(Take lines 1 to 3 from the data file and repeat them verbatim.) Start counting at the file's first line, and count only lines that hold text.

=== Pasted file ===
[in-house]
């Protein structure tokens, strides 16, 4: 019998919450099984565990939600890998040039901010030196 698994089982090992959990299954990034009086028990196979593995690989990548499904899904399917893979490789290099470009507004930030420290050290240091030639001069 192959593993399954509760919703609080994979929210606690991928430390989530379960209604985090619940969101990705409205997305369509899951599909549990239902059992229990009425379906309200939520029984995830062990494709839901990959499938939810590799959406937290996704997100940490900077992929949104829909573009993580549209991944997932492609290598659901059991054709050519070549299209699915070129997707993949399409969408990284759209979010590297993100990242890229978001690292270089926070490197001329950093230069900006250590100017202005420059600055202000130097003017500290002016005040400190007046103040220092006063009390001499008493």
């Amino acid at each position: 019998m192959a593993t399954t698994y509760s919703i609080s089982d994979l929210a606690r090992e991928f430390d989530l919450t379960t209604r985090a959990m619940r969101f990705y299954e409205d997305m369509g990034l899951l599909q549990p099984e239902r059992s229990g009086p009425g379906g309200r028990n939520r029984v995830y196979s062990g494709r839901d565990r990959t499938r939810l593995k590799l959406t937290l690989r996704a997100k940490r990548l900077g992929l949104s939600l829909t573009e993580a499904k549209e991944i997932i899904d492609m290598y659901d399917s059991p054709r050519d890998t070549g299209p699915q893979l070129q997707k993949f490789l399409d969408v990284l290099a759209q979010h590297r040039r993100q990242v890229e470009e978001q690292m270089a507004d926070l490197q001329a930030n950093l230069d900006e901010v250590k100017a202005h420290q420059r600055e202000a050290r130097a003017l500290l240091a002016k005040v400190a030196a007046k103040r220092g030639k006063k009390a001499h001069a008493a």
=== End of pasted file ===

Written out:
[in-house]
């Protein structure tokens, strides 16, 4: 019998919450099984565990939600890998040039901010030196 698994089982090992959990299954990034009086028990196979593995690989990548499904899904399917893979490789290099470009507004930030420290050290240091030639001069 192959593993399954509760919703609080994979929210606690991928430390989530379960209604985090619940969101990705409205997305369509899951599909549990239902059992229990009425379906309200939520029984995830062990494709839901990959499938939810590799959406937290996704997100940490900077992929949104829909573009993580549209991944997932492609290598659901059991054709050519070549299209699915070129997707993949399409969408990284759209979010590297993100990242890229978001690292270089926070490197001329950093230069900006250590100017202005420059600055202000130097003017500290002016005040400190007046103040220092006063009390001499008493």
């Amino acid at each position: 019998m192959a593993t399954t698994y509760s919703i609080s089982d994979l929210a606690r090992e991928f430390d989530l919450t379960t209604r985090a959990m619940r969101f990705y299954e409205d997305m369509g990034l899951l599909q549990p099984e239902r059992s229990g009086p009425g379906g309200r028990n939520r029984v995830y196979s062990g494709r839901d565990r990959t499938r939810l593995k590799l959406t937290l690989r996704a997100k940490r990548l900077g992929l949104s939600l829909t573009e993580a499904k549209e991944i997932i899904d492609m290598y659901d399917s059991p054709r050519d890998t070549g299209p699915q893979l070129q997707k993949f490789l399409d969408v990284l290099a759209q979010h590297r040039r993100q990242v890229e470009e978001q690292m270089a507004d926070l490197q001329a930030n950093l230069d900006e901010v250590k100017a202005h420290q420059r600055e202000a050290r130097a003017l500290l240091a002016k005040v400190a030196a007046k103040r220092g030639k006063k009390a001499h001069a008493a």